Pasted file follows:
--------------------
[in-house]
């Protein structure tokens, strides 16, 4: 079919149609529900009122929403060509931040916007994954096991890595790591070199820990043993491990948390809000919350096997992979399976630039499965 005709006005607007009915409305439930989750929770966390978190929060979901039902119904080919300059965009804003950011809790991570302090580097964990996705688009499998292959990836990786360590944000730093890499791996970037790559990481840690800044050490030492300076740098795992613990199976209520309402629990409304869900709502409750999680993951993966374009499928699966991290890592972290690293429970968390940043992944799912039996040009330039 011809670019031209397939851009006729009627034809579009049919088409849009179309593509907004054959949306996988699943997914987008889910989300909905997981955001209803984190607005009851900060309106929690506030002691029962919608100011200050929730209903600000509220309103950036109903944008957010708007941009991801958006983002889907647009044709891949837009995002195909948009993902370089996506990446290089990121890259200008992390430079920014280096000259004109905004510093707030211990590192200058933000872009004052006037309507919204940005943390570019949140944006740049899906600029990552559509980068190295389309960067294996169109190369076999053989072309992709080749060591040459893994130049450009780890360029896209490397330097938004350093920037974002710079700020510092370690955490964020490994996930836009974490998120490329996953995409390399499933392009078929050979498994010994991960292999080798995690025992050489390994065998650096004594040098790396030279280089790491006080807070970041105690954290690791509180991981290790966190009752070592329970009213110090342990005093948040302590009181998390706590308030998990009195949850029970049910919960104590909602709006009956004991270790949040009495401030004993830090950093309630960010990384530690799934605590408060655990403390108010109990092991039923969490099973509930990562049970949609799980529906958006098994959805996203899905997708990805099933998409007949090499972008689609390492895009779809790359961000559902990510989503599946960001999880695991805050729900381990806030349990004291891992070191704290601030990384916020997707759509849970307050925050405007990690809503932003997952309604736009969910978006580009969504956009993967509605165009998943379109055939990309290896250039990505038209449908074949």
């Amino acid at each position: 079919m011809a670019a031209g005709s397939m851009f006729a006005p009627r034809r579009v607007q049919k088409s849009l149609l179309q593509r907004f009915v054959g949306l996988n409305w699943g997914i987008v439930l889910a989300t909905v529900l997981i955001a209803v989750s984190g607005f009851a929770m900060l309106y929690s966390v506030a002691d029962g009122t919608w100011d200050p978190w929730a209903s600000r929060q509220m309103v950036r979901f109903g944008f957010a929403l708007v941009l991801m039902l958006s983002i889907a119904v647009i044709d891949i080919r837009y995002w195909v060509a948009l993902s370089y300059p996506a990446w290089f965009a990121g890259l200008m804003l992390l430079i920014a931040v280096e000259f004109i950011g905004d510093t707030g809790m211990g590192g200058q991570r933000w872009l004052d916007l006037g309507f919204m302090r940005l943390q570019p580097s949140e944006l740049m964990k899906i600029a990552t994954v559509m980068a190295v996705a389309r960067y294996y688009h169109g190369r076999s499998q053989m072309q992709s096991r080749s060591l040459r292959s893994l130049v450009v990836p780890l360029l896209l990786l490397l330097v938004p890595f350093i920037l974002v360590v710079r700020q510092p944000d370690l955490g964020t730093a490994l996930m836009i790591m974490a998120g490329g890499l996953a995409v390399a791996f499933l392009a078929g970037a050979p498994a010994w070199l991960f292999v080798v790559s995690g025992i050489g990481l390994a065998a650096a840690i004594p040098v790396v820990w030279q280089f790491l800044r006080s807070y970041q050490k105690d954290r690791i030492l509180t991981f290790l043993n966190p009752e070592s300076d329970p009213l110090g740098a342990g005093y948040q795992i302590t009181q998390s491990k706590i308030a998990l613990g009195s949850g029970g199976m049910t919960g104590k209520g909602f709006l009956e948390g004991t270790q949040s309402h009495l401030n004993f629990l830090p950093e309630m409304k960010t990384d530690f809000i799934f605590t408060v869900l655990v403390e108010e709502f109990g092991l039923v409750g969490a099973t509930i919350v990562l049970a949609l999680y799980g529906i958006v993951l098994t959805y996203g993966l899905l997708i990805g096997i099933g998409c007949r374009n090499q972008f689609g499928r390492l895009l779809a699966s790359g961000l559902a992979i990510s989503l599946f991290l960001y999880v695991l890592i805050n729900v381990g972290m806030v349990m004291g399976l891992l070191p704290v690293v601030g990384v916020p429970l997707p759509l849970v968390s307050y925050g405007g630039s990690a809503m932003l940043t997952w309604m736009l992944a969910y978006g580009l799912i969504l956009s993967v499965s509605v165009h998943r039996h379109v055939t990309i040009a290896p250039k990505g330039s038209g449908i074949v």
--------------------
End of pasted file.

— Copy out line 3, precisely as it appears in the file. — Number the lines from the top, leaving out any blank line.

């Amino acid at each position: 079919m011809a670019a031209g005709s397939m851009f006729a006005p009627r034809r579009v607007q049919k088409s849009l149609l179309q593509r907004f009915v054959g949306l996988n409305w699943g997914i987008v439930l889910a989300t909905v529900l997981i955001a209803v989750s984190g607005f009851a929770m900060l309106y929690s966390v506030a002691d029962g009122t919608w100011d200050p978190w929730a209903s600000r929060q509220m309103v950036r979901f109903g944008f957010a929403l708007v941009l991801m039902l958006s983002i889907a119904v647009i044709d891949i080919r837009y995002w195909v060509a948009l993902s370089y300059p996506a990446w290089f965009a990121g890259l200008m804003l992390l430079i920014a931040v280096e000259f004109i950011g905004d510093t707030g809790m211990g590192g200058q991570r933000w872009l004052d916007l006037g309507f919204m302090r940005l943390q570019p580097s949140e944006l740049m964990k899906i600029a990552t994954v559509m980068a190295v996705a389309r960067y294996y688009h169109g190369r076999s499998q053989m072309q992709s096991r080749s060591l040459r292959s893994l130049v450009v990836p780890l360029l896209l990786l490397l330097v938004p890595f350093i920037l974002v360590v710079r700020q510092p944000d370690l955490g964020t730093a490994l996930m836009i790591m974490a998120g490329g890499l996953a995409v390399a791996f499933l392009a078929g970037a050979p498994a010994w070199l991960f292999v080798v790559s995690g025992i050489g990481l390994a065998a650096a840690i004594p040098v790396v820990w030279q280089f790491l800044r006080s807070y970041q050490k105690d954290r690791i030492l509180t991981f290790l043993n966190p009752e070592s300076d329970p009213l110090g740098a342990g005093y948040q795992i302590t009181q998390s491990k706590i308030a998990l613990g009195s949850g029970g199976m049910t919960g104590k209520g909602f709006l009956e948390g004991t270790q949040s309402h009495l401030n004993f629990l830090p950093e309630m409304k960010t990384d530690f809000i799934f605590t408060v869900l655990v403390e108010e709502f109990g092991l039923v409750g969490a099973t509930i919350v990562l049970a949609l999680y799980g529906i958006v993951l098994t959805y996203g993966l899905l997708i990805g096997i099933g998409c007949r374009n090499q972008f689609g499928r390492l895009l779809a699966s790359g961000l559902a992979i990510s989503l599946f991290l960001y999880v695991l890592i805050n729900v381990g972290m806030v349990m004291g399976l891992l070191p704290v690293v601030g990384v916020p429970l997707p759509l849970v968390s307050y925050g405007g630039s990690a809503m932003l940043t997952w309604m736009l992944a969910y978006g580009l799912i969504l956009s993967v499965s509605v165009h998943r039996h379109v055939t990309i040009a290896p250039k990505g330039s038209g449908i074949v």